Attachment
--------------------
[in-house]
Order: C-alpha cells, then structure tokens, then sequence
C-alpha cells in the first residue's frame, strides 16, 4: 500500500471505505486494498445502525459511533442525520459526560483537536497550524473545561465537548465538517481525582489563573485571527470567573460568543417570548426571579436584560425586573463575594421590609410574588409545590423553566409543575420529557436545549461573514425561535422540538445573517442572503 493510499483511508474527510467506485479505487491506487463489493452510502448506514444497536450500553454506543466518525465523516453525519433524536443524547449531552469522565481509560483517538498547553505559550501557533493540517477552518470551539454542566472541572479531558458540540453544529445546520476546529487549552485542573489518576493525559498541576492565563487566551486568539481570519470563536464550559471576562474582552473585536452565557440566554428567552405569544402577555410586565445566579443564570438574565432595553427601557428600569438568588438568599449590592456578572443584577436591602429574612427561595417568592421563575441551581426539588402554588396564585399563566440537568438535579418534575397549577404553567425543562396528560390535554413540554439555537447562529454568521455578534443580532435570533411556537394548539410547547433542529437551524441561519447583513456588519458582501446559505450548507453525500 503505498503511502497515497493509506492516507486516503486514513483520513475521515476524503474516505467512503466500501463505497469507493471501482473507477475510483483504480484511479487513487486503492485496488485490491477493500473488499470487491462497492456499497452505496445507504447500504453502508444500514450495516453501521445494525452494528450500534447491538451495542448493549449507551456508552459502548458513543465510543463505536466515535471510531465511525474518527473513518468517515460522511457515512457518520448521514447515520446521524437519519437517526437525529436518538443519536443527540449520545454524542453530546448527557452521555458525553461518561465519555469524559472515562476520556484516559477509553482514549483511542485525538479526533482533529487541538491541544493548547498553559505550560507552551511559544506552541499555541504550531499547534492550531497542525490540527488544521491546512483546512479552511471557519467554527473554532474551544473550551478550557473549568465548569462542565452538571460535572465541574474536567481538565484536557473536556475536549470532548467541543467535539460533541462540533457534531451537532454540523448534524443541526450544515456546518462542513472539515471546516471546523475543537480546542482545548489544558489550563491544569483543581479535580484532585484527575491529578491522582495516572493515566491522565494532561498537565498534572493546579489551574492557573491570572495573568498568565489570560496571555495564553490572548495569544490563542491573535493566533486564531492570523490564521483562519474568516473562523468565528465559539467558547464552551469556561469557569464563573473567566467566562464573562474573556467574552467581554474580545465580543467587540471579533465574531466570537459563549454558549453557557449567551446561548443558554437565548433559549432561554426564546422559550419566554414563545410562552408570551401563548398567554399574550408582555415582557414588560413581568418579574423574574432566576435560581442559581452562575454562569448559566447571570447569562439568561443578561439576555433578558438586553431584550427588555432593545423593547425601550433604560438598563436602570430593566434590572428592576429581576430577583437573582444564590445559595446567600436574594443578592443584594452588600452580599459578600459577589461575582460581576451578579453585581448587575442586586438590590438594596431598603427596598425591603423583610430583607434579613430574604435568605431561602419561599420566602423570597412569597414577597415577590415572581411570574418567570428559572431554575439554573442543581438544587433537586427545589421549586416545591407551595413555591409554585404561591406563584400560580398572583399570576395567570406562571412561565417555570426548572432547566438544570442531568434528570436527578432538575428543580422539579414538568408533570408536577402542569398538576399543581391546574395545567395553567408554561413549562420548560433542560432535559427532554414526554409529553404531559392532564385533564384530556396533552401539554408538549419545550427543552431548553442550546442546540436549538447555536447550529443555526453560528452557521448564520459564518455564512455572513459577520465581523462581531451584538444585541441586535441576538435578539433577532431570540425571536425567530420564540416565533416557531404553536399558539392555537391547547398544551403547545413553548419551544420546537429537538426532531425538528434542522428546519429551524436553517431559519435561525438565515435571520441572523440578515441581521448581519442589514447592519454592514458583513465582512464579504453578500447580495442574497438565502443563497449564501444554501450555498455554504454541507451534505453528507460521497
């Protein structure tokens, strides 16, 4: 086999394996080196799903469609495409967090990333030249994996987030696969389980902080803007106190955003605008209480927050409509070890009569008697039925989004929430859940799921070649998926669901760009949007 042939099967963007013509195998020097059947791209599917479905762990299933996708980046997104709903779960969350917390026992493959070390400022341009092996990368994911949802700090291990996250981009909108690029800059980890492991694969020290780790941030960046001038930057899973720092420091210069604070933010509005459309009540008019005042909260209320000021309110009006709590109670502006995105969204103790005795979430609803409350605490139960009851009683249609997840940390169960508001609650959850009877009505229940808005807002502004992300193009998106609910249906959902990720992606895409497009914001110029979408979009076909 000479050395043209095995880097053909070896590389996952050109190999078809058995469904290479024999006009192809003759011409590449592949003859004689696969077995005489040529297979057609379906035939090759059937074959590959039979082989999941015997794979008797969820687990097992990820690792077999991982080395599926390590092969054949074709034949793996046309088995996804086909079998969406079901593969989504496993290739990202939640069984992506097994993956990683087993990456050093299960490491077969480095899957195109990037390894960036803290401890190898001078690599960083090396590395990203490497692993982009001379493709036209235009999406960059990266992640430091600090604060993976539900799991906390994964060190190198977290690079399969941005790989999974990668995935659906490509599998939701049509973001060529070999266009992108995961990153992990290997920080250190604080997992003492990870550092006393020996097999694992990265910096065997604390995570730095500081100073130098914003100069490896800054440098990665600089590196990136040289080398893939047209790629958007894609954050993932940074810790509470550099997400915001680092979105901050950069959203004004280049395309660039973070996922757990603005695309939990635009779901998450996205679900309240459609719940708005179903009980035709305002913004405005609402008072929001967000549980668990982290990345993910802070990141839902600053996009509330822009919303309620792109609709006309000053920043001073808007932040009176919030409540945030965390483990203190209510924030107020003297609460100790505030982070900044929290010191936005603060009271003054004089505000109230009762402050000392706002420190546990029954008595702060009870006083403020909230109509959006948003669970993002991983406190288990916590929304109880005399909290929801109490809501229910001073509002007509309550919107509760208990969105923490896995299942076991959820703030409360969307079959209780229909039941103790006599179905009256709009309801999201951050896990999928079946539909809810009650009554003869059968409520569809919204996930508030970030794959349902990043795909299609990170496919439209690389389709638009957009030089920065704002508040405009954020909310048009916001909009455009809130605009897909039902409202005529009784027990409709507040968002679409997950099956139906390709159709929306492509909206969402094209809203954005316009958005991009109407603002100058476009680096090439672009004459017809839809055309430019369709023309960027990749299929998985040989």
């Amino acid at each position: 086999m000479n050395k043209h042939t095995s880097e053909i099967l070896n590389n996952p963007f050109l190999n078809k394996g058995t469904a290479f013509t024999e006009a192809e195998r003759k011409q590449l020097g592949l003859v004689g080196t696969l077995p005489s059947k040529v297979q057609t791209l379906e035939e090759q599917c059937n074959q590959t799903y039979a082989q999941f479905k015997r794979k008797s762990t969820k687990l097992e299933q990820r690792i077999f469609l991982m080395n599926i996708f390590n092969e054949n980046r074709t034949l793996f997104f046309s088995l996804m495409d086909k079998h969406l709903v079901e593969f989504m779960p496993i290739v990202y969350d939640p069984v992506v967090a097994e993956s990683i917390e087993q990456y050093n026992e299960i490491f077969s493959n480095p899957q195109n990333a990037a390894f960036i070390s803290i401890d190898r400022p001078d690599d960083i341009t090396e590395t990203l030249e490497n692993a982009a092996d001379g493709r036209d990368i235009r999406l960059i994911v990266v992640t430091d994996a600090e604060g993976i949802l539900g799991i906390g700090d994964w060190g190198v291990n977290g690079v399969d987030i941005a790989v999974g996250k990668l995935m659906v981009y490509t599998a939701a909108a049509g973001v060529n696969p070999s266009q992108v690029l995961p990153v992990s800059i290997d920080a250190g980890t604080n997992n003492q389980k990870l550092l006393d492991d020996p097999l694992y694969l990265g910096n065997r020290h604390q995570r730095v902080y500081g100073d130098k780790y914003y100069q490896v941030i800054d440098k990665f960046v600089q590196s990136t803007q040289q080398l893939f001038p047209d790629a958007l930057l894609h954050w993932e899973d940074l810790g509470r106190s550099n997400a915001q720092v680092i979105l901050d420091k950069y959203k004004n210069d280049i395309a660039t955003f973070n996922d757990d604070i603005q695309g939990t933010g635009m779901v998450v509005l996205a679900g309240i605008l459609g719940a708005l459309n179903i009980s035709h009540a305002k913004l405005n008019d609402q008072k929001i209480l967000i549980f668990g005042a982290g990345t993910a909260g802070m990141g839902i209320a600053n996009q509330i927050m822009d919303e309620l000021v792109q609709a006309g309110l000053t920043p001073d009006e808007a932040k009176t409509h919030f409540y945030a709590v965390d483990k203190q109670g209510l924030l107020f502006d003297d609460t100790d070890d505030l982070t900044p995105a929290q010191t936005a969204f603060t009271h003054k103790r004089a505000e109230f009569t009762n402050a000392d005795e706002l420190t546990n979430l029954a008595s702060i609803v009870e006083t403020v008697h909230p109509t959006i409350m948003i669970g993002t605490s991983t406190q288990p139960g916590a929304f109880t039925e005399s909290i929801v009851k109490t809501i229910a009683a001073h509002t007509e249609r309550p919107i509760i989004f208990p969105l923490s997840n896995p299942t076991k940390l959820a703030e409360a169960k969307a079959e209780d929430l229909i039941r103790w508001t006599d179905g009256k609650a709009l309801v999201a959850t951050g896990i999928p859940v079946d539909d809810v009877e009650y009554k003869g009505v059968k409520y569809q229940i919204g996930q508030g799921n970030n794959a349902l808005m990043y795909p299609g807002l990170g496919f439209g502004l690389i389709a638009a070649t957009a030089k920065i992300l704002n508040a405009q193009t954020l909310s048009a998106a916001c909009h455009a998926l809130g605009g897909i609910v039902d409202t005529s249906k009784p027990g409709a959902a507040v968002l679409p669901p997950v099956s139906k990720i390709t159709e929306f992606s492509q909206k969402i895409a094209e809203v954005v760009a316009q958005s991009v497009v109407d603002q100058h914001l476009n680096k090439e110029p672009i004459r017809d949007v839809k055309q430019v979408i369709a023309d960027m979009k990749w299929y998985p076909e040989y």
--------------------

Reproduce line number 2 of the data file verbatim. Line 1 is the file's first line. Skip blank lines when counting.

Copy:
Order: C-alpha cells, then structure tokens, then sequence